Friday, February 24, 2012

Friday's Forgotten Book: ROCK PAPER TIGER by Lisa Brackmann

I've been a Kentuckian all of my adult life, save for those four years during the Viet Nam War when the draft forced me to serve overseas at Naval bases, in Morocco and Cuba mostly.  Foreign countries give you an enhanced appreciation of home, but serving in the military bureaucracy can make you hate bureaucracies, if you were not already inclined to do so.

I tend to agree with Major General Smedley D. Butler, the highly decorated soldier of many conflicts, who said that "war is a racket" designed to make money for those rich men who control the U. S. Government, and at the expense of those drafted to fight.  I read Butler's story recently in Sally Denton's excellent The Plots Against the President: FDR, A Nation in Crisis, and the Rise of the American Right.

Anyway, I thought about all of this when choosing my selection for Forgotten Book of the Week, Lisa Brackmann's ROCK PAPER TIGER.  It was her first book, published in 2010, and right away she garnered a hard core of fans.  There were many lauding reviews and the book was on many best-of lists at the year's end.  It isn't forgotten by any means, but those of us who are fans think it deserves a much wider audience.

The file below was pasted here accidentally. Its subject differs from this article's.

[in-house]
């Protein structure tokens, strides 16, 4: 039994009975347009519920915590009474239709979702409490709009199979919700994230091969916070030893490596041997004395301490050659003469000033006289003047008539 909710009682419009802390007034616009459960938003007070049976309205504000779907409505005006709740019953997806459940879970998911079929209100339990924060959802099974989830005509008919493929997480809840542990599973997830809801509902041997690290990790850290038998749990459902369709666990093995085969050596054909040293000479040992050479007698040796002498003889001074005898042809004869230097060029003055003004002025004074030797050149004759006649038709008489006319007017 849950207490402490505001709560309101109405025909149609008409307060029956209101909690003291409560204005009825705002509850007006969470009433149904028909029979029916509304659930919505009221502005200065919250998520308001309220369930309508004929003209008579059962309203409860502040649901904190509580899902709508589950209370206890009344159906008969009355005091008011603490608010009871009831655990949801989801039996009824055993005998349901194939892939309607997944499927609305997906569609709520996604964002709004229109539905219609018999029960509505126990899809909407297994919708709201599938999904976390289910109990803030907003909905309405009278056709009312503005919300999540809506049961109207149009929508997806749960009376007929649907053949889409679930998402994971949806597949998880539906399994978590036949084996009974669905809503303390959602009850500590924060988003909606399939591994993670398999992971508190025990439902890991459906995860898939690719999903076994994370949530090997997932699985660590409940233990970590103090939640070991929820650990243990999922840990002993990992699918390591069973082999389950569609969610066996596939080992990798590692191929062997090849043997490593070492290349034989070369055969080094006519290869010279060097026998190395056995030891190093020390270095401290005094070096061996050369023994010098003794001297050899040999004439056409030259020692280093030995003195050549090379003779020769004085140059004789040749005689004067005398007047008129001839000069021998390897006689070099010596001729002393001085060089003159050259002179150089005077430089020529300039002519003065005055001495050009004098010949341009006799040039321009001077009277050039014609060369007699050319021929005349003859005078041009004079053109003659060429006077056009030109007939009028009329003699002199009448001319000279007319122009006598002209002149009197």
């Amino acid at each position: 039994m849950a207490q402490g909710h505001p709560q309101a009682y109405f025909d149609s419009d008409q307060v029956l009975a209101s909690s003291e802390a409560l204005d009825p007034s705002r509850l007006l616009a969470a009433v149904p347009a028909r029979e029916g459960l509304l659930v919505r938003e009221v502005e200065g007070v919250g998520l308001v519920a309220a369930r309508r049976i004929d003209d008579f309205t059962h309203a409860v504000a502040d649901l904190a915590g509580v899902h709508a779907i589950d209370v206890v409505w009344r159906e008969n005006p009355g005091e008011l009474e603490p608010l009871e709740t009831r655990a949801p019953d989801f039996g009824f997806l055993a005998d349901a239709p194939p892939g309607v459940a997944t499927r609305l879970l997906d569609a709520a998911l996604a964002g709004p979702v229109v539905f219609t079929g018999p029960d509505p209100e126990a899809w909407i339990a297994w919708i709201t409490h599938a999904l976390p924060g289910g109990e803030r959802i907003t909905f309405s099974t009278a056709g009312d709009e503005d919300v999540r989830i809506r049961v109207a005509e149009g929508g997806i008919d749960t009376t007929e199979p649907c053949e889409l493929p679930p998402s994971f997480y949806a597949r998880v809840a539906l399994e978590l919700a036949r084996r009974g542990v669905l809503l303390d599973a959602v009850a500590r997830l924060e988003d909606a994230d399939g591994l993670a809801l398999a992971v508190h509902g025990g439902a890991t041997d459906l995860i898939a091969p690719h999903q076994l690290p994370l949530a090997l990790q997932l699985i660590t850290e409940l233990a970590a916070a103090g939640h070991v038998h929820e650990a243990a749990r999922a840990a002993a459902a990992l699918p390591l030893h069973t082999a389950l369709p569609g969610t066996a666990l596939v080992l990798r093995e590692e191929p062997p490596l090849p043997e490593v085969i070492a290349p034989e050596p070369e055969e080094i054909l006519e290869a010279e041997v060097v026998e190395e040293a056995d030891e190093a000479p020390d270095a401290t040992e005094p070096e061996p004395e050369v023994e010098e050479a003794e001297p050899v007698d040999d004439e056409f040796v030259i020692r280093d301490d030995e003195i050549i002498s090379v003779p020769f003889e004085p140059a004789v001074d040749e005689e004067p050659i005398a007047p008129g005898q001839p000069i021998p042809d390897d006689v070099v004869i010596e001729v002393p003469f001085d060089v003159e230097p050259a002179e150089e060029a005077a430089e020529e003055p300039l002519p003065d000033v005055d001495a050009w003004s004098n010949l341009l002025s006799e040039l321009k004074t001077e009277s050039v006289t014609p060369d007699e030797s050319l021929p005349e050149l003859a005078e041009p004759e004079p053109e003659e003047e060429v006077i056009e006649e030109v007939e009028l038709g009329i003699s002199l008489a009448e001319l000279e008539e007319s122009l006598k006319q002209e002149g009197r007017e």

Rock Paper Tiger
 Brackmann's refreshingly vibrant protagonist is an Iraq War veteran who follows her husband to China to live after her service time is up.  Her husband has deserted her and she is left to fend for herself, giving us a keen look at contemporary life in China, something that is unusual to find in an American mystery or thriller.  And this is a thriller--despite what some readers have said at Amazon--it is both a conspiracy/political thriller and a virtual-gaming thriller.
Lisa Brackmann

An example of the author's dialogue:

"So, Trey, he does not work for American Government?"

"Big Corporation."  I laugh.  "What's the difference?"

John nods sagely  "You know, here in China, PLA, Peoples' Liberation Army, owns many businesses.  They hide this better than before, but still it is this way.  So maybe this is somewhat the same in America."

"It's the other way around in America," I tell him.  "Companies own the Army.  They send us where they want us to go.  To do their shit for them.  So they can get rich."

There are several interviews with the author across the web, and she even has shared her query letter that landed her book with a publisher.  In that letter, she compared her spunky protagonist to Laura Lippman's, which only makes me want to read more of Lippman's books now.

And of course, I'll soon be sending for Brackmann's second novel.

1 comment:

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